• EGFR is activated by the binding of a variety of ligands [eg EGF, transforming growth factor- α ( TGF α)] to the extracellular domain. This results in receptor dimerisation, leading to activation of the receptor’s tyrosine kinase and subsequent intracellular signalling. EGFR activation has been implicated in the control of cell proliferation, survival and metastasis. 1 There is increasing evidence that EGFR is expressed in a range of human tumours, including NSCLC, and high-level expression has been correlated in many cases with poor prognosis. 2,3 Inhibitors of the EGFR in clinical development include the small molecule EGFR tyrosine kinase inhibitors ZD1839 and OSI-774, and the monoclonal antibody C225. 4-6 A lack of EGFR positivity has been observed in SCLC. 7 References Woodburn J. Pharmacol Ther 1999; 82: 241-250. Salomon D, et al. Crit Rev Oncol Hematol 1995; 19: 183-232. Wells A. Int J Biochem Cell Biol 1999; 31: 637-643. Baselga J, Averbuch S. Drugs 2000; 60 (Suppl 1): 33-40. Hidalgo M, et al. J Clin Oncol 2001; 19: 3267-3279. Baselga J, et al. J Clin Oncol 2000; 18: 904-914. Cerny T, et al. Br J Cancer 1986; 54: 265-269.
  • EGFR is activated by the binding of a variety of ligands [eg EGF, transforming growth factor- α ( TGF α)] to the extracellular domain. This results in receptor dimerisation, leading to activation of the receptor’s tyrosine kinase and subsequent intracellular signalling. EGFR activation has been implicated in the control of cell proliferation, survival and metastasis. 1 There is increasing evidence that EGFR is expressed in a range of human tumours, including NSCLC, and high-level expression has been correlated in many cases with poor prognosis. 2,3 Inhibitors of the EGFR in clinical development include the small molecule EGFR tyrosine kinase inhibitors ZD1839 and OSI-774, and the monoclonal antibody C225. 4-6 A lack of EGFR positivity has been observed in SCLC. 7 References Woodburn J. Pharmacol Ther 1999; 82: 241-250. Salomon D, et al. Crit Rev Oncol Hematol 1995; 19: 183-232. Wells A. Int J Biochem Cell Biol 1999; 31: 637-643. Baselga J, Averbuch S. Drugs 2000; 60 (Suppl 1): 33-40. Hidalgo M, et al. J Clin Oncol 2001; 19: 3267-3279. Baselga J, et al. J Clin Oncol 2000; 18: 904-914. Cerny T, et al. Br J Cancer 1986; 54: 265-269.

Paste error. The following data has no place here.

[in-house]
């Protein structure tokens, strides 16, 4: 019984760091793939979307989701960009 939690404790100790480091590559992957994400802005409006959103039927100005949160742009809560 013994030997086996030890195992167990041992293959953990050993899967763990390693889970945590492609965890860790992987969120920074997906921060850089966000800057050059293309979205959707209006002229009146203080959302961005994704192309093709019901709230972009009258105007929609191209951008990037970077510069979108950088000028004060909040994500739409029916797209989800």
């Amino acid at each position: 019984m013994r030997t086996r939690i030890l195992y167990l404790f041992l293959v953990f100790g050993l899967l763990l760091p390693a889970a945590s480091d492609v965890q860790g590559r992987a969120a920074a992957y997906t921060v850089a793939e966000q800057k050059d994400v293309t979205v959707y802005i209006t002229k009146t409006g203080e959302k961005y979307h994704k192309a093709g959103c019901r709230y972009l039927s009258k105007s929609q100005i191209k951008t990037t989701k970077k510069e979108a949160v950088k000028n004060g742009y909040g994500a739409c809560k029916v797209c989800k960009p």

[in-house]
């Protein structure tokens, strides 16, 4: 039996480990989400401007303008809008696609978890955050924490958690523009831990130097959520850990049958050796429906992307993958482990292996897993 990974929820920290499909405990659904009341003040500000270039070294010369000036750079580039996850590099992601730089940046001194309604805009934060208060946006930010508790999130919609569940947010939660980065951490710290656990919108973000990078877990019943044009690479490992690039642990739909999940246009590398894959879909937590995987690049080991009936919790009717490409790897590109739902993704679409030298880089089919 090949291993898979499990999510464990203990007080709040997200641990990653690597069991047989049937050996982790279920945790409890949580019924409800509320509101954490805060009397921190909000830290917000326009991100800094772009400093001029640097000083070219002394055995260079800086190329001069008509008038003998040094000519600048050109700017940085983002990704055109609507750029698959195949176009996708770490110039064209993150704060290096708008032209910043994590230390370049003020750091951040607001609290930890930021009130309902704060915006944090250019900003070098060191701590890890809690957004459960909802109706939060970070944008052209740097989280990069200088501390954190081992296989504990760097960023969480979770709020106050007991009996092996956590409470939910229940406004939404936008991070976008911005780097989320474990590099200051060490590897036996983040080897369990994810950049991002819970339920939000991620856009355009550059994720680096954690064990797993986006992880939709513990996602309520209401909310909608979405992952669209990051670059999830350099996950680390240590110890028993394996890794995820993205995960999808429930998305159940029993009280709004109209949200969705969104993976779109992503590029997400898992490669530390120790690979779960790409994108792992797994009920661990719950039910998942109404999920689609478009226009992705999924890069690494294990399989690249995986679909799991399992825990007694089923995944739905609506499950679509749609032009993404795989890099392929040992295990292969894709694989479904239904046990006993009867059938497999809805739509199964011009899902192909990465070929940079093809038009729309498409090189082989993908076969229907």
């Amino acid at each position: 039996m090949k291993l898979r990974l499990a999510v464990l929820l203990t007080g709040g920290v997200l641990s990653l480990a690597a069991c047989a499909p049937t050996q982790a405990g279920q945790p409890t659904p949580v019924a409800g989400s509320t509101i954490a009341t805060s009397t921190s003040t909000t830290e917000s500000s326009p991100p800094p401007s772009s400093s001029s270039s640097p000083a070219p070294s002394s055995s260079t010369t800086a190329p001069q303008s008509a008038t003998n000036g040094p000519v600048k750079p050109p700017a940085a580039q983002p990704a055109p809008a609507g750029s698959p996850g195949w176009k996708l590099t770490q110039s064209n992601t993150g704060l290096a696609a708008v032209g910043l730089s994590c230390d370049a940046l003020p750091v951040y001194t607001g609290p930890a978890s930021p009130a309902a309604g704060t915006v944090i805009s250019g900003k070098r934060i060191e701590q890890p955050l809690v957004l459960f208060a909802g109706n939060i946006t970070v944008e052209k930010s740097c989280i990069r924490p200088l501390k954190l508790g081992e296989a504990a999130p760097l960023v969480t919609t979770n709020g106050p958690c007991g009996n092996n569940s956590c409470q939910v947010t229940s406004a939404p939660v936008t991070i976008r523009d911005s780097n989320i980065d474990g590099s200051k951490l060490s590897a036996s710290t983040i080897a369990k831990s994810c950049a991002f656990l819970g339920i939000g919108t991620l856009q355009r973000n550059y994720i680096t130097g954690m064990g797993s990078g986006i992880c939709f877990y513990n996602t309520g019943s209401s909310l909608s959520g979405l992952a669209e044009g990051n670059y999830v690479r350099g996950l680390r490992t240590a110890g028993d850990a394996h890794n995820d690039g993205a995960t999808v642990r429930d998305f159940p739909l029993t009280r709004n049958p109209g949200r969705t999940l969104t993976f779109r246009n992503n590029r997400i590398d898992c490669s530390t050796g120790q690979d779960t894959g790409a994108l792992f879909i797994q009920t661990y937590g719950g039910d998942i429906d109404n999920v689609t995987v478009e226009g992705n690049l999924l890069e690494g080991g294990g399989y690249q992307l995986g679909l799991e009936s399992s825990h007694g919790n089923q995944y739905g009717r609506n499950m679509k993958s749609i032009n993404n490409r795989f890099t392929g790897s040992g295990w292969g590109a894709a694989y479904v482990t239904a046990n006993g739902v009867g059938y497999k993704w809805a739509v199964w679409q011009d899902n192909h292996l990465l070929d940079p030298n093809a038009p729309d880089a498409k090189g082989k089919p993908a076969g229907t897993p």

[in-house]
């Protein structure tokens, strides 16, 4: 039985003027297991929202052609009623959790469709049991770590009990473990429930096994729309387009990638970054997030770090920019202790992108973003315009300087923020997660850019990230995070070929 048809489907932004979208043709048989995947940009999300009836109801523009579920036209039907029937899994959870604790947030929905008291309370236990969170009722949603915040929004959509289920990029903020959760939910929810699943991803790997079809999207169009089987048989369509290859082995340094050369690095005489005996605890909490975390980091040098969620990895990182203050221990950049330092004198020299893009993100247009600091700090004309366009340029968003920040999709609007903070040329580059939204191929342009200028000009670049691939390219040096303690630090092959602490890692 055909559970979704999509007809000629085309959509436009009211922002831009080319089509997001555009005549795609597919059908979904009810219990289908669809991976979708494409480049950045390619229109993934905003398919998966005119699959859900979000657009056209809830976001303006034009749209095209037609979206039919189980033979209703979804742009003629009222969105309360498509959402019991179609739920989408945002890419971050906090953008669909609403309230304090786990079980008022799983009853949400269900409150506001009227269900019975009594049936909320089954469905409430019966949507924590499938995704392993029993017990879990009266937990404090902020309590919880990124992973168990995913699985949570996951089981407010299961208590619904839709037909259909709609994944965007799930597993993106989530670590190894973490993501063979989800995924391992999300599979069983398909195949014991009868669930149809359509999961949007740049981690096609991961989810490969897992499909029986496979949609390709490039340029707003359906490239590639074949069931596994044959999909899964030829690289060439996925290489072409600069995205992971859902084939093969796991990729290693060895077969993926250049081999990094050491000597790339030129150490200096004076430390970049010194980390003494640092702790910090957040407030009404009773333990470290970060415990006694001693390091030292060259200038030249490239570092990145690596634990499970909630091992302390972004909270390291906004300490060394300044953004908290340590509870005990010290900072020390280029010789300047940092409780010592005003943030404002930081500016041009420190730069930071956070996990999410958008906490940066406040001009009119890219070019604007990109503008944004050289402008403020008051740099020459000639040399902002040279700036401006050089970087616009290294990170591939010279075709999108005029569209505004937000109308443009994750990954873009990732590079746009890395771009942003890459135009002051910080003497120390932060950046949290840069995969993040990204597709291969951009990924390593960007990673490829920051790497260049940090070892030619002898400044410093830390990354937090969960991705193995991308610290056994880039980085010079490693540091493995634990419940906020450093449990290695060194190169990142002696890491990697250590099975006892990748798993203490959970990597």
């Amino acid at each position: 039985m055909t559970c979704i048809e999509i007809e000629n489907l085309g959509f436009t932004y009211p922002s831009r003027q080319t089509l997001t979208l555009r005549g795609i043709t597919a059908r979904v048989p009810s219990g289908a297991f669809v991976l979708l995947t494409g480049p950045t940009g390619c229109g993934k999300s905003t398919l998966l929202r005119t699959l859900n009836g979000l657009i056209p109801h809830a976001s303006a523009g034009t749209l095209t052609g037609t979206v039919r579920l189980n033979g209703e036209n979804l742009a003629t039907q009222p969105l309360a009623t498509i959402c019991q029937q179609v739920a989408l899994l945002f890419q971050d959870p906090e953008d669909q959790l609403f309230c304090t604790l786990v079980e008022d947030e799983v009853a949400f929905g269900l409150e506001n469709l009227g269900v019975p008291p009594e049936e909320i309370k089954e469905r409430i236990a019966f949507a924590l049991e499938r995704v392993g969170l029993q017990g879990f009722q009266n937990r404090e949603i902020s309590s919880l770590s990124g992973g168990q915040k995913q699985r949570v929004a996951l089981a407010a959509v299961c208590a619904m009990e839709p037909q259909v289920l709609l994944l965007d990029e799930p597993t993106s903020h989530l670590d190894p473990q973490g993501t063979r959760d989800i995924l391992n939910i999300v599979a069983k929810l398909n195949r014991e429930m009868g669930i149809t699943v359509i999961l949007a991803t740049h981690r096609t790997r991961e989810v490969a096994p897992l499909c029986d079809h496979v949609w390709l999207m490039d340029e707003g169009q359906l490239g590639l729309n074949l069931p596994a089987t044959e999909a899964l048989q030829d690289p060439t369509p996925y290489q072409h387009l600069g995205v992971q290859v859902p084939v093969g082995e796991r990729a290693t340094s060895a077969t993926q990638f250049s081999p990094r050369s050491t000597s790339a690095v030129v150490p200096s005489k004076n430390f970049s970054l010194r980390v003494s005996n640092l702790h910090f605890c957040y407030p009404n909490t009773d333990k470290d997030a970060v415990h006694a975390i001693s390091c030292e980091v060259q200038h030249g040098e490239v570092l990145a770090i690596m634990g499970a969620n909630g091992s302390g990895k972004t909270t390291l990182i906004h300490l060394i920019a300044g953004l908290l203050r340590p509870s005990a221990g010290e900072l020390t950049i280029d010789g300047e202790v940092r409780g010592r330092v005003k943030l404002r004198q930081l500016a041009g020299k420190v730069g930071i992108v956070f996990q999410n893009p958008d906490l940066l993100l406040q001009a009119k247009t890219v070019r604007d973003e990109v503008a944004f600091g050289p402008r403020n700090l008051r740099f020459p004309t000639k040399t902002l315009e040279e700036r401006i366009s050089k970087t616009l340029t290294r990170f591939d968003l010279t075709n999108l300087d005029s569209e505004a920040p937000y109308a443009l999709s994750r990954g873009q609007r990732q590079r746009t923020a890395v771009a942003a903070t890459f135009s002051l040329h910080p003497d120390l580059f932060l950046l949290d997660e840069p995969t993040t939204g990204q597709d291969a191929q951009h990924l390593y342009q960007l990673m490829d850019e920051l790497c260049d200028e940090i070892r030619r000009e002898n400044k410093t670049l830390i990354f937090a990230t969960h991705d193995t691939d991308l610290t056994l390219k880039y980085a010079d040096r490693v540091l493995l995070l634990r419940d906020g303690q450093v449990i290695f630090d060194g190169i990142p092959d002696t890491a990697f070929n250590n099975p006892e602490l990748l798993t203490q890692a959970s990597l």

• EGFR is activated by the binding of a variety of ligands [eg EGF, transforming growth factor- α ( TGF α)] to the extracellular domain. This results in receptor dimerisation, leading to activation of the receptor’s tyrosine kinase and subsequent intracellular signalling. EGFR activation has been implicated in the control of cell proliferation, survival and metastasis. 1 There is increasing evidence that EGFR is expressed in a range of human tumours, including NSCLC, and high-level expression has been correlated in many cases with poor prognosis. 2,3 Inhibitors of the EGFR in clinical development include the small molecule EGFR tyrosine kinase inhibitors ZD1839 and OSI-774, and the monoclonal antibody C225. 4-6 A lack of EGFR positivity has been observed in SCLC. 7 References Woodburn J. Pharmacol Ther 1999; 82: 241-250. Salomon D, et al. Crit Rev Oncol Hematol 1995; 19: 183-232. Wells A. Int J Biochem Cell Biol 1999; 31: 637-643. Baselga J, Averbuch S. Drugs 2000; 60 (Suppl 1): 33-40. Hidalgo M, et al. J Clin Oncol 2001; 19: 3267-3279. Baselga J, et al. J Clin Oncol 2000; 18: 904-914. Cerny T, et al. Br J Cancer 1986; 54: 265-269.